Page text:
World Bank predicts Pakistan economy to grow at 5.2% in 2017

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ISLAMABAD: With growth prospects continuing to improve and inflation remaining contained, Pakistan economy would continue to grow at 5.2 percent in 2017, the World Bank (WB) predicted in its recent report.

“In Pakistan, economic activity expanded by 4.7 percent in 2016 and is expected to continue to grow at 5.2 percent in 2017,” said WB’s twice-a-year South Asia Economic Focus report.

According to the report, the China-Pakistan Economic Corridor (CPEC) projects have supported construction activity, which is expected to stimulate industrial sector growth.

These projects should help accelerate growth in the domestic construction industry and increase electricity generation, the report said, adding that sustainable and inclusive growth and poverty reduction will require greater private sector investment and longer-term development of infrastructure.

Providing a big picture of South Asia, the report also confirmed that the region remains the fastest-growing in the world, gradually widening its lead relative to East Asia.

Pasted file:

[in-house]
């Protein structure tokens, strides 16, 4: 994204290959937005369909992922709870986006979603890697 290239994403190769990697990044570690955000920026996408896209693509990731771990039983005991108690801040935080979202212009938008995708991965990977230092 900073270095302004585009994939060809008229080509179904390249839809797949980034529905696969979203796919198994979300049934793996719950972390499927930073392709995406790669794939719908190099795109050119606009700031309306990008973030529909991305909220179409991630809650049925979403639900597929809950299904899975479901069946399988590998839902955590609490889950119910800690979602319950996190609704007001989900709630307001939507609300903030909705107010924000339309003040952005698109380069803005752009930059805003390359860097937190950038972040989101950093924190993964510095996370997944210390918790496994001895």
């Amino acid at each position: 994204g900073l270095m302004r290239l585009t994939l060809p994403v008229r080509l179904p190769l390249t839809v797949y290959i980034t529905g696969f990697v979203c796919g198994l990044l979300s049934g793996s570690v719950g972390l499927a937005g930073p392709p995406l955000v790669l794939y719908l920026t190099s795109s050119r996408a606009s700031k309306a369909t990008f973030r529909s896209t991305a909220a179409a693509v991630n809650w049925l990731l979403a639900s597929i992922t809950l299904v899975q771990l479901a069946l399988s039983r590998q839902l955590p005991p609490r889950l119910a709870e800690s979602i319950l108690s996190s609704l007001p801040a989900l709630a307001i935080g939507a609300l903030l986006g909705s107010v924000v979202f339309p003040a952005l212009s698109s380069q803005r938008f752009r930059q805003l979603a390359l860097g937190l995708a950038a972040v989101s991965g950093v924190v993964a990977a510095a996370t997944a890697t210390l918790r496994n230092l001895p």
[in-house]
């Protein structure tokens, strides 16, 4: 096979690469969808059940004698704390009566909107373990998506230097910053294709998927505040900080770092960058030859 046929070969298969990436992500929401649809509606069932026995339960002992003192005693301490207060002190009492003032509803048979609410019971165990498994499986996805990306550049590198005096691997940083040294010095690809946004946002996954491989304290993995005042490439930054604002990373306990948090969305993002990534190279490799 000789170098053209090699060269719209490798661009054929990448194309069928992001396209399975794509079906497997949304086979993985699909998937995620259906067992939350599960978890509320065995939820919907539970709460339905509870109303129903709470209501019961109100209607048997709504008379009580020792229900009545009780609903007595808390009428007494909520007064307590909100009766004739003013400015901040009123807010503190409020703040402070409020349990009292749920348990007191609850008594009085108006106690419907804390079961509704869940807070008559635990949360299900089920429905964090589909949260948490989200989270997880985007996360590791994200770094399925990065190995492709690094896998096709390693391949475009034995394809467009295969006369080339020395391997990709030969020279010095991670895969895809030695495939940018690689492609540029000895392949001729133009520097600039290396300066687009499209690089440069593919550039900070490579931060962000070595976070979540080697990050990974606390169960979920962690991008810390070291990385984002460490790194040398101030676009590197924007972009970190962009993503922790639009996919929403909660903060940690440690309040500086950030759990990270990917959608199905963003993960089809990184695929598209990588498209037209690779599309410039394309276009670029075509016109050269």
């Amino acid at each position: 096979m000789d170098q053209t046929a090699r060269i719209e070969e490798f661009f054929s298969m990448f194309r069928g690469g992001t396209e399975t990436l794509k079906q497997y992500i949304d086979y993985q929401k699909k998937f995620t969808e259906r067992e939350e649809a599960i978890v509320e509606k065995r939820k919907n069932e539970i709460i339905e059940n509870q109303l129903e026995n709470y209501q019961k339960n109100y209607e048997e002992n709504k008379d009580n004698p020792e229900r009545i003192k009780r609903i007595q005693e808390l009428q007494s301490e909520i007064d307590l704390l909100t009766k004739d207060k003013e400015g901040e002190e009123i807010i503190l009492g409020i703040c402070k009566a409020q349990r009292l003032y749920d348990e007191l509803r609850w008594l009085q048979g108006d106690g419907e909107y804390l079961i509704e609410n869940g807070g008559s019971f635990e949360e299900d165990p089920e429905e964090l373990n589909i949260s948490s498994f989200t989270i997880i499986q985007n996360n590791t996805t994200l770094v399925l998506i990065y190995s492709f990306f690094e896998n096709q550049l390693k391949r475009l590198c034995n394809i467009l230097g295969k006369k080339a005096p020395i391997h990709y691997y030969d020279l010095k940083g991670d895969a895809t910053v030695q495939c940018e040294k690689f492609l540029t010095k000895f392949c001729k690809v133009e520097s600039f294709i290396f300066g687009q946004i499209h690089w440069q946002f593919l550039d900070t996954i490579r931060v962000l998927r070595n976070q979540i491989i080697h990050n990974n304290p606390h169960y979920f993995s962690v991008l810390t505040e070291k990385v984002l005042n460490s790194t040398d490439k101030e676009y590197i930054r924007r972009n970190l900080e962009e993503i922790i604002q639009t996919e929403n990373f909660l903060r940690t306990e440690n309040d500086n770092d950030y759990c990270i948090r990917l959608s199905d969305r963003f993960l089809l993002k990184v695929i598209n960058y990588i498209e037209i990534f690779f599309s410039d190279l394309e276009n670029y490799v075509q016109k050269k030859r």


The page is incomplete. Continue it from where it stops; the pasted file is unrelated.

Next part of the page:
Regional GDP growth is expected to rise from 6.7 percent in 2016 to 6.8 percent in 2017, and 7.1 percent in 2018, it added.

According to the report, possible protectionism in advanced economies should not deter export-oriented growth in South Asia – a region that could even benefit from the backlash against globalisation.

The just-released edition of the South Asia Economic Focus report also explores whether South Asian countries should worry about mounting protectionist pressures.

“Simulations on the impact of hypothetical new trade barriers show that South Asia is not only resilient to a potential rise in protectionism but could possibly even gain from it in some circumstances,” said Annette Dixon, the World Bank South Asia Region Vice President.

Dixon said that advanced economies were recovering and could see faster growth that will likely increase demand for South Asian products, adding the region should seize this opportunity to diversify its exports and enhance its supply response.

This could create a substantial number of jobs for new entrants to the labor force, Dixon added.

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